MAGAZINE FEATURE

Toolkit for Playing to Learn

Experience the benefits of play with these five activities. 

There are so many reasons why play is important for children. It can help with mathematical thinking, imagination, physical well-being, language development and social skills. Dedicating just a little bit of class time to play can go a long way in helping children be more focused the rest of the school day. Having the right resources is important, as is helping students understand that playing can be a part of learning. To that end, this toolkit provides reflection questions about the meaningful nature of play.

 

Essential Questions 

  1. What is play?
  2. Why is play important for children?

 

Procedure

Each of the five activities below can be done in as few as 15 minutes. Consider which of the activities would be most appropriate and beneficial for your students. Try doing them at a transition time, such as after recess (when students need an opportunity to refocus) or after a challenging academic activity. The beginning and end of the school day are also good times to incorporate play.

 

Recyclables

Make a habit of collecting recyclable materials. Cardboard boxes, thread spools, rinsed-out plastic cups, wrapping paper, bubble wrap and egg cartons are some good examples. Collect recyclables in a few areas of your classroom. Supply students with duct tape and scissors and instruct them to “make something.” They can work on their own or with partners. You might be surprised at what emerges! 

 

Let’s Pretend

We sometimes forget that school-age children can still enjoy the opportunity to engage in pretend play. Ask your students to imagine they are somebody else. They might choose to be someone from your social studies curriculum, they might choose to be a fairy princess, or they might even choose to be a different student in your class. The only guideline is they have to represent that person with respect. Give children 15 minutes to “be” that other person. Watch how they interact with each other and play out that role. If you are tempted to provide more structure, try to hold back; children can often work out pretend dilemmas with very little adult guidance, and teachers stepping in might make them feel more sheepish or shy. 

 

Sorting

At each table in your classroom, put a stack of materials, such as scrap papers, recyclables, math manipulatives or pencils—pretty much anything you have is fair game. Instruct the kids at that table to spend 10 minutes sorting these materials. They should figure out collaboratively how they will do the sort, and they might find a few different ways to do it (e.g., by size, by color, by function). If kids start to joke around while they are doing the sort, try to let that unfold; it is part of the learning experience, and some of children’s best creativity and even logic arises out of purported boredom or rowdiness.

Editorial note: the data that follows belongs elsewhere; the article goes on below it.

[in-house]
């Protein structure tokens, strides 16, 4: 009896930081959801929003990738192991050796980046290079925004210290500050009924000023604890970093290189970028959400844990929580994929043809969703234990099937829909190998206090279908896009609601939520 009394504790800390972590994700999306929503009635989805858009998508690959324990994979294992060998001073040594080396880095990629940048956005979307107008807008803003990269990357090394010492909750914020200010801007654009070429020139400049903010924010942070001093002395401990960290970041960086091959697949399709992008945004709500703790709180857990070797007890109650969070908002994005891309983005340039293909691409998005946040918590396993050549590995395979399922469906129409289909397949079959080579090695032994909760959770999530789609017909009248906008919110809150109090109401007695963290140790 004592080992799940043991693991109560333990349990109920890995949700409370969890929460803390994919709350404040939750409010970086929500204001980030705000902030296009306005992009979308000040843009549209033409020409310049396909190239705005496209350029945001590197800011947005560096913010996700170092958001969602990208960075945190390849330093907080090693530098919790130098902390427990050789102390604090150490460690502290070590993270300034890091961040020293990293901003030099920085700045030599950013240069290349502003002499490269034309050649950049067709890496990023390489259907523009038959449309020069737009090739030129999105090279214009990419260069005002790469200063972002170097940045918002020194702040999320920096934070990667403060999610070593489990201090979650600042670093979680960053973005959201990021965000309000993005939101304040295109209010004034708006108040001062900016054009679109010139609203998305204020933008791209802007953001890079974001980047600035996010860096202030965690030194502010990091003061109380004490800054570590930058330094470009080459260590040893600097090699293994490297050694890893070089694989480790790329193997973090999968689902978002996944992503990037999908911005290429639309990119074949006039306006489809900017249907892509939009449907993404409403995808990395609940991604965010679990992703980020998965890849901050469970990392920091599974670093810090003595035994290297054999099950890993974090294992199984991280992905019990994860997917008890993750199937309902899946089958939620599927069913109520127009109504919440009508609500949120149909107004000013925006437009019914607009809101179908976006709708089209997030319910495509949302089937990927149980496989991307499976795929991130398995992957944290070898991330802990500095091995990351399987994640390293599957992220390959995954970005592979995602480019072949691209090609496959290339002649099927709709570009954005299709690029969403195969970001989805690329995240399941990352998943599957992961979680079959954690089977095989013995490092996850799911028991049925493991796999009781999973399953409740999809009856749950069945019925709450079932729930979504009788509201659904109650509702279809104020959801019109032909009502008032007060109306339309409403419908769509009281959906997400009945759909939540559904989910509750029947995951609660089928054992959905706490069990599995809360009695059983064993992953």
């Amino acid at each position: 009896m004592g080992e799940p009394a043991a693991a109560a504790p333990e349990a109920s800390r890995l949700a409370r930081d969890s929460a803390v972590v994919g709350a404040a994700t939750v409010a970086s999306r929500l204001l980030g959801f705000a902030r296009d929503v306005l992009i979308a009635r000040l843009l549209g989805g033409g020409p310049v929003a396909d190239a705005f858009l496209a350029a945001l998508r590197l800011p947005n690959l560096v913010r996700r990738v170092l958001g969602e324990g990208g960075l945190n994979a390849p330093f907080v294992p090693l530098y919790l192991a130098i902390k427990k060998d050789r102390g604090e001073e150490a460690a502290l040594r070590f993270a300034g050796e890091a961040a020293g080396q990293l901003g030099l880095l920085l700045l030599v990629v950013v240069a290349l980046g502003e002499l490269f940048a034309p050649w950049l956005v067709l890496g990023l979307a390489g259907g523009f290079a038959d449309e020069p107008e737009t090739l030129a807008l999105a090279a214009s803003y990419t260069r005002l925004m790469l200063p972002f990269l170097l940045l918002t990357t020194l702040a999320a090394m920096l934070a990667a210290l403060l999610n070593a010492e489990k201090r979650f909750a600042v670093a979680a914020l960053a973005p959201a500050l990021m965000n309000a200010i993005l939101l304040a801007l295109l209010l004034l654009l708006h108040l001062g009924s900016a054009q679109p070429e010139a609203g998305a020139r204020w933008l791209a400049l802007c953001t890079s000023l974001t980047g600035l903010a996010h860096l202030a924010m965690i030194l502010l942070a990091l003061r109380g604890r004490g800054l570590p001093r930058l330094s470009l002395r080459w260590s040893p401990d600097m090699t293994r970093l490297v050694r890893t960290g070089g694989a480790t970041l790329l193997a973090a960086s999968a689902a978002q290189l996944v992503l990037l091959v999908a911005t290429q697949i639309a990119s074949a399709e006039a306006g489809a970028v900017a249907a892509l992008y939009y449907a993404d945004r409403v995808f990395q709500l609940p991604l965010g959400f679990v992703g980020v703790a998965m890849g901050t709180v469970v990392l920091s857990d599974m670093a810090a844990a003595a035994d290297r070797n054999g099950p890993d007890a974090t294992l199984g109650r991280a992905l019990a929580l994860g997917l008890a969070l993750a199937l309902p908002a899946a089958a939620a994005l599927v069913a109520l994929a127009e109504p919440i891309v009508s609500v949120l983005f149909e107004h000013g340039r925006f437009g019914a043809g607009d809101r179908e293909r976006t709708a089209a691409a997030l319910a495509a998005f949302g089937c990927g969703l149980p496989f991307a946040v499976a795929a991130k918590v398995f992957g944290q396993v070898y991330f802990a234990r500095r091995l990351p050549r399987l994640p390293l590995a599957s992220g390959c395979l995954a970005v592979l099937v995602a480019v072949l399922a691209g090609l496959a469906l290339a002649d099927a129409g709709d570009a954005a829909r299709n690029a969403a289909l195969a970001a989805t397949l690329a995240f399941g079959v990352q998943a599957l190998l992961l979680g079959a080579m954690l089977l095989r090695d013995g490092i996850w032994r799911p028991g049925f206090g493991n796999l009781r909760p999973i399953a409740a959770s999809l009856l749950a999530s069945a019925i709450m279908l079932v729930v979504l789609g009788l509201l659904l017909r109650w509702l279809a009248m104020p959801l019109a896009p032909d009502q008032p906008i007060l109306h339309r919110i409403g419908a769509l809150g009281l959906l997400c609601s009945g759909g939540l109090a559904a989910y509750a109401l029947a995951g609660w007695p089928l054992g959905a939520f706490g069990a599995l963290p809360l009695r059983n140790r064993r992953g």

Get Outside

We all know the benefits of fresh air, and there is just too little time for children to play outside and be physical. Find a place near your school where your students rarely go: maybe even the front of the school instead of the back schoolyard; the rooftop, if it is available; a nearby park or garden; or even a short walk. It is, of course, important to establish boundaries of where students are allowed to go because of safety, but then just allow them to “be” there. Pay attention to how your students might seem different when they are outside; note what they are doing, who they are doing it with, what they are attending to and what games develop. Throwing a few balls or jump ropes into the mix can also be helpful, but it is not necessary. (Check out “Take It Outside” for more outdoor learning tips.)

 

Buddy Time

Buddy your class up with a class that is a different age. Many schools do this around literacy or math activities, but this time, use buddy time for play. In each buddy relationship, have the younger student make the decision about his or her favorite way to play. Then, give the pairs 15 minutes to play together. Older children sometimes feel more inhibited about play, but being with younger kids can be liberating, and you might be surprised at the personality traits that emerge.

 

Reflection Questions

After doing one of the activities above, have your students talk or write in journals in response to the following reflection questions:

  1. What did you learn about yourself from doing that play activity?
  2. What did you learn about your classmates from doing that play activity?
  3. Do you think school should give you more time to play? Be specific about why or why not.
  4. What are your favorite ways to play outside of school? How do you think you benefit from these activities?
  5. What are some of your ideas for how we can have more time to play during the school day?
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